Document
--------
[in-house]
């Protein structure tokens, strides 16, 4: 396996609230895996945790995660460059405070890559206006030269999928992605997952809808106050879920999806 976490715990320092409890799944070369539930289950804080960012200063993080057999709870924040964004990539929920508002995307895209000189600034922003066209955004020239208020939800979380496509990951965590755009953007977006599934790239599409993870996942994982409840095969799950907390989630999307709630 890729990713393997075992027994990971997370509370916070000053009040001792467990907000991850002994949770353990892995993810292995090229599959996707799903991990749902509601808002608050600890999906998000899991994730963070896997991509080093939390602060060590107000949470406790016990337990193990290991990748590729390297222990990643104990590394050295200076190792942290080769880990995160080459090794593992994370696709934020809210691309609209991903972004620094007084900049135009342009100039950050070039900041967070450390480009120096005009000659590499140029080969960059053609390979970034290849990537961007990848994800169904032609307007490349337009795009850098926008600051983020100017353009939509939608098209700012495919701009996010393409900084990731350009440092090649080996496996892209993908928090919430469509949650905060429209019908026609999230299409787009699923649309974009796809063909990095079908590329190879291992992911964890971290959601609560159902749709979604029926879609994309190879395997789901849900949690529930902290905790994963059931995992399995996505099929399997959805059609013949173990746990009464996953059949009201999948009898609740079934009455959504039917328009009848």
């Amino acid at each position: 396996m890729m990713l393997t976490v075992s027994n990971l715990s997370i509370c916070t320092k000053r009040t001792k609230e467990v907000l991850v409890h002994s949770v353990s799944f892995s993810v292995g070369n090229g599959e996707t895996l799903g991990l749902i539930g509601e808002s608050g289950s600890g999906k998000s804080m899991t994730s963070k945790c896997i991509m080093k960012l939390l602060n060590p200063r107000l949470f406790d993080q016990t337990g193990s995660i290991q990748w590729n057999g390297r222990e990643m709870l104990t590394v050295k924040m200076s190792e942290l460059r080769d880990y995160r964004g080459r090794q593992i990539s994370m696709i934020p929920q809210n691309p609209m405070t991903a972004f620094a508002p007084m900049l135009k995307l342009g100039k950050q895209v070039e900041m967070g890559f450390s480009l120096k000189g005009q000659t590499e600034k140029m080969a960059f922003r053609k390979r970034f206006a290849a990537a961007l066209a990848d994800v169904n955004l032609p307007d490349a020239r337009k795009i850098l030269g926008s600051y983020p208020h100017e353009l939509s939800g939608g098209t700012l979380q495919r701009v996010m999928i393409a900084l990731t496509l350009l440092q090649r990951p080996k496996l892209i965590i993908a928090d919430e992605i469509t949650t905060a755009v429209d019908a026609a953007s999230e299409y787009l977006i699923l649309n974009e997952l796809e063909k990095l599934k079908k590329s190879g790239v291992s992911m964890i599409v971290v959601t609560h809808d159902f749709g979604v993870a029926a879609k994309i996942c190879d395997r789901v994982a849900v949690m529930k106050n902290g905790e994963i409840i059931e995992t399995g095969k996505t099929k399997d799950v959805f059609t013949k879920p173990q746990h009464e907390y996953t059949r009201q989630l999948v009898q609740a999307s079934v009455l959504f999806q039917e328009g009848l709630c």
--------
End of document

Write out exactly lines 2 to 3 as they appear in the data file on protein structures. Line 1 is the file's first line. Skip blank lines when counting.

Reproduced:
């Protein structure tokens, strides 16, 4: 396996609230895996945790995660460059405070890559206006030269999928992605997952809808106050879920999806 976490715990320092409890799944070369539930289950804080960012200063993080057999709870924040964004990539929920508002995307895209000189600034922003066209955004020239208020939800979380496509990951965590755009953007977006599934790239599409993870996942994982409840095969799950907390989630999307709630 890729990713393997075992027994990971997370509370916070000053009040001792467990907000991850002994949770353990892995993810292995090229599959996707799903991990749902509601808002608050600890999906998000899991994730963070896997991509080093939390602060060590107000949470406790016990337990193990290991990748590729390297222990990643104990590394050295200076190792942290080769880990995160080459090794593992994370696709934020809210691309609209991903972004620094007084900049135009342009100039950050070039900041967070450390480009120096005009000659590499140029080969960059053609390979970034290849990537961007990848994800169904032609307007490349337009795009850098926008600051983020100017353009939509939608098209700012495919701009996010393409900084990731350009440092090649080996496996892209993908928090919430469509949650905060429209019908026609999230299409787009699923649309974009796809063909990095079908590329190879291992992911964890971290959601609560159902749709979604029926879609994309190879395997789901849900949690529930902290905790994963059931995992399995996505099929399997959805059609013949173990746990009464996953059949009201999948009898609740079934009455959504039917328009009848």
């Amino acid at each position: 396996m890729m990713l393997t976490v075992s027994n990971l715990s997370i509370c916070t320092k000053r009040t001792k609230e467990v907000l991850v409890h002994s949770v353990s799944f892995s993810v292995g070369n090229g599959e996707t895996l799903g991990l749902i539930g509601e808002s608050g289950s600890g999906k998000s804080m899991t994730s963070k945790c896997i991509m080093k960012l939390l602060n060590p200063r107000l949470f406790d993080q016990t337990g193990s995660i290991q990748w590729n057999g390297r222990e990643m709870l104990t590394v050295k924040m200076s190792e942290l460059r080769d880990y995160r964004g080459r090794q593992i990539s994370m696709i934020p929920q809210n691309p609209m405070t991903a972004f620094a508002p007084m900049l135009k995307l342009g100039k950050q895209v070039e900041m967070g890559f450390s480009l120096k000189g005009q000659t590499e600034k140029m080969a960059f922003r053609k390979r970034f206006a290849a990537a961007l066209a990848d994800v169904n955004l032609p307007d490349a020239r337009k795009i850098l030269g926008s600051y983020p208020h100017e353009l939509s939800g939608g098209t700012l979380q495919r701009v996010m999928i393409a900084l990731t496509l350009l440092q090649r990951p080996k496996l892209i965590i993908a928090d919430e992605i469509t949650t905060a755009v429209d019908a026609a953007s999230e299409y787009l977006i699923l649309n974009e997952l796809e063909k990095l599934k079908k590329s190879g790239v291992s992911m964890i599409v971290v959601t609560h809808d159902f749709g979604v993870a029926a879609k994309i996942c190879d395997r789901v994982a849900v949690m529930k106050n902290g905790e994963i409840i059931e995992t399995g095969k996505t099929k399997d799950v959805f059609t013949k879920p173990q746990h009464e907390y996953t059949r009201q989630l999948v009898q609740a999307s079934v009455l959504f999806q039917e328009g009848l709630c």